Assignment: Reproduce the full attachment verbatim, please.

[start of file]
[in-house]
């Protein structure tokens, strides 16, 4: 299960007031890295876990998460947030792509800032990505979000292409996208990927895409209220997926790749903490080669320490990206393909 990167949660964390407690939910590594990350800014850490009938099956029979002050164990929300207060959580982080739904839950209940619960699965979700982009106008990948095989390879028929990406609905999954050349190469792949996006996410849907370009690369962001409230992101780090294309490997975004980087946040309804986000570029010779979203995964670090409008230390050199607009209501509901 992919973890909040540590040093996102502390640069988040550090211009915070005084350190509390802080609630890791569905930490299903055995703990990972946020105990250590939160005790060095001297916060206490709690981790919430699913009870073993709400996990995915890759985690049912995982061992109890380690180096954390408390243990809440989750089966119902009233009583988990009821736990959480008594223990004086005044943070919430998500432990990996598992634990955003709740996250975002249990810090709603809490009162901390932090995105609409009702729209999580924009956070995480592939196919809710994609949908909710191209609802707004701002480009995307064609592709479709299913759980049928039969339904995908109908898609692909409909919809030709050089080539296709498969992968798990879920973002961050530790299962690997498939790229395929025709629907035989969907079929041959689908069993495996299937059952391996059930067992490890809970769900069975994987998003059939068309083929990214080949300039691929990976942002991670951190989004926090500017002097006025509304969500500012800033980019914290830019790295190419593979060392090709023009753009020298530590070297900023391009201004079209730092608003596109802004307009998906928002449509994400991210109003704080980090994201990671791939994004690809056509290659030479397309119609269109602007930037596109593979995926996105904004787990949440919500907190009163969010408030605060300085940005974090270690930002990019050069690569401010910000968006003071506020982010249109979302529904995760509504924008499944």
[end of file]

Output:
[in-house]
């Protein structure tokens, strides 16, 4: 299960007031890295876990998460947030792509800032990505979000292409996208990927895409209220997926790749903490080669320490990206393909 990167949660964390407690939910590594990350800014850490009938099956029979002050164990929300207060959580982080739904839950209940619960699965979700982009106008990948095989390879028929990406609905999954050349190469792949996006996410849907370009690369962001409230992101780090294309490997975004980087946040309804986000570029010779979203995964670090409008230390050199607009209501509901 992919973890909040540590040093996102502390640069988040550090211009915070005084350190509390802080609630890791569905930490299903055995703990990972946020105990250590939160005790060095001297916060206490709690981790919430699913009870073993709400996990995915890759985690049912995982061992109890380690180096954390408390243990809440989750089966119902009233009583988990009821736990959480008594223990004086005044943070919430998500432990990996598992634990955003709740996250975002249990810090709603809490009162901390932090995105609409009702729209999580924009956070995480592939196919809710994609949908909710191209609802707004701002480009995307064609592709479709299913759980049928039969339904995908109908898609692909409909919809030709050089080539296709498969992968798990879920973002961050530790299962690997498939790229395929025709629907035989969907079929041959689908069993495996299937059952391996059930067992490890809970769900069975994987998003059939068309083929990214080949300039691929990976942002991670951190989004926090500017002097006025509304969500500012800033980019914290830019790295190419593979060392090709023009753009020298530590070297900023391009201004079209730092608003596109802004307009998906928002449509994400991210109003704080980090994201990671791939994004690809056509290659030479397309119609269109602007930037596109593979995926996105904004787990949440919500907190009163969010408030605060300085940005974090270690930002990019050069690569401010910000968006003071506020982010249109979302529904995760509504924008499944």